people talking in nature

Environmental Studies Salary Guide

Sep 19, 2022

Environmental Studies Salary Guide

Caring about the environment is more important than ever. With an ever-growing number of corporations and organizations interested in sustainability and minimizing their ecological impact, there’s never been a better time to enter the workforce with an environmental studies degree.

Environmental studies is a discipline that investigates our interactions with the world around us. More specifically, the field focuses on ways we can improve our relationship with the environment.

When you graduate from an environmental studies program, you won’t just have the chance to change the world for the better—you’ll also have a chance at a satisfying job that earns you a comfortable salary.

Whether you’re sold on a career in environmental science or simply weighing your options, this guide is for you. We’ll be looking at six current examples of salaries for careers in environmental studies before turning to what the future of the discipline might look like. We’ll also explore ways you can work toward a higher salary in your chosen field.

Environmental Science Careers and Their Salaries

How much do environmental studies majors make? Well, it depends on the career path you choose. Luckily, there are plenty of positions available to you. An environmental studies degree can open countless doors—both in environment-related fields and beyond.

Let’s look at six of the most popular environmental science careers out there today.

Environmental Scientist

What do environmental scientists do, exactly? Splitting their time between offices and labs, environmental scientists work to protect humans and the environment. Some of these scientists work directly in the environment, cleaning up highly polluted locations or gathering water and soil samples. Others work with elected officials and advocates to develop eco-friendly policies.

When it comes to environmental studies jobs salary is only one consideration. Those who work in the field aim to create or maintain a healthy balance between people and nature. That could mean addressing climate change, restoring ill-managed natural areas to their former glory, or working with developers to limit environmental impacts.

According to the U.S. Bureau of Labor Statistics (BLS), the median salary for an environmental scientist is $76,530 per year.

Environmental Engineer

These specialized engineers combine the principles of environmental science with structural engineering. In other words, they design and build environmentally friendly structures or systems.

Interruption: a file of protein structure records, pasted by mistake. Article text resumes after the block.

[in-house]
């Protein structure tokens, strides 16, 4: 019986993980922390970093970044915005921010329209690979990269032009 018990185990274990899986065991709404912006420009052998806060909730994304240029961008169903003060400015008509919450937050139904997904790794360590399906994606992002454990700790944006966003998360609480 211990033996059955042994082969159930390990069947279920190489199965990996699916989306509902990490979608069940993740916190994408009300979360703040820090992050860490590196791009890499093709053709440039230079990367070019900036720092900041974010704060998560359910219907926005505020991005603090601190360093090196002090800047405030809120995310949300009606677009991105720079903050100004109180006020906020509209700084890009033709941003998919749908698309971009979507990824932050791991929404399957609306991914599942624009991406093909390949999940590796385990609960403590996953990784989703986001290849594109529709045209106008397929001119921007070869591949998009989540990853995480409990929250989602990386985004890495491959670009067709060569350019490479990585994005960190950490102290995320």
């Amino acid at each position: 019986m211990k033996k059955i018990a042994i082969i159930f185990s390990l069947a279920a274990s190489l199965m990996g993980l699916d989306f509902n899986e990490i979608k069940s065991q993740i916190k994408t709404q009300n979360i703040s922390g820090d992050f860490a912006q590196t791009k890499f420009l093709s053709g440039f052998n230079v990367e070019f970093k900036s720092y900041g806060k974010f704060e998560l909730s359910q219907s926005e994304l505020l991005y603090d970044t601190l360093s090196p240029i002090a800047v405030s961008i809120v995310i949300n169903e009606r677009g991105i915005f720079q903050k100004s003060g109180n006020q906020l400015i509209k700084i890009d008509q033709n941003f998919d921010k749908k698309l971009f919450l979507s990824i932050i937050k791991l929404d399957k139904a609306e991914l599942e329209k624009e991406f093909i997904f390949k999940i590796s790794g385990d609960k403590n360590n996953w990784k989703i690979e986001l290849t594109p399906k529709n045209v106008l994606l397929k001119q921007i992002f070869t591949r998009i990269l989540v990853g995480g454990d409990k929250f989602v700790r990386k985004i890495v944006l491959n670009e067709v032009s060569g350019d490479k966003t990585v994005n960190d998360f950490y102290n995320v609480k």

On a medium-to-large scale, their work involves environmental engineering projects such as:

  • Developing industrial and municipal waste and water treatment systems
  • Improving local recycling facilities
  • Assessing the environmental impact of planned architectural works
  • Exploring building materials that can resist acid rain and other extreme weather

On a global scale, environmental engineers may strive to make clean water and air accessible to all through national or international projects. They also advise government agencies and policymakers on regulatory safety as it pertains to the environment.

All of this important work can be lucrative, too. As an environmental engineer, you can earn a median salary of $96,820 a year according to the BLS.

Urban Planner

Urban planners establish land use plans for cities and communities. Whether they’re expanding into untouched areas or reassessing land that is currently in use, they strive to account for environmental concerns. For example, they may work with public officials to ensure that new developments don’t affect sensitive natural areas.

While you will account for environmental concerns as an urban or regional planner, you’ll have other responsibilities, too. Your day-to-day duties could, for instance, include:

  • Submitting and reviewing proposals for changes in land usage
  • Meeting with developers and government officials
  • Collaborating with lawyers and environmental scientists to stay compliant with current policies
  • Reviewing ever-changing laws and zoning regulations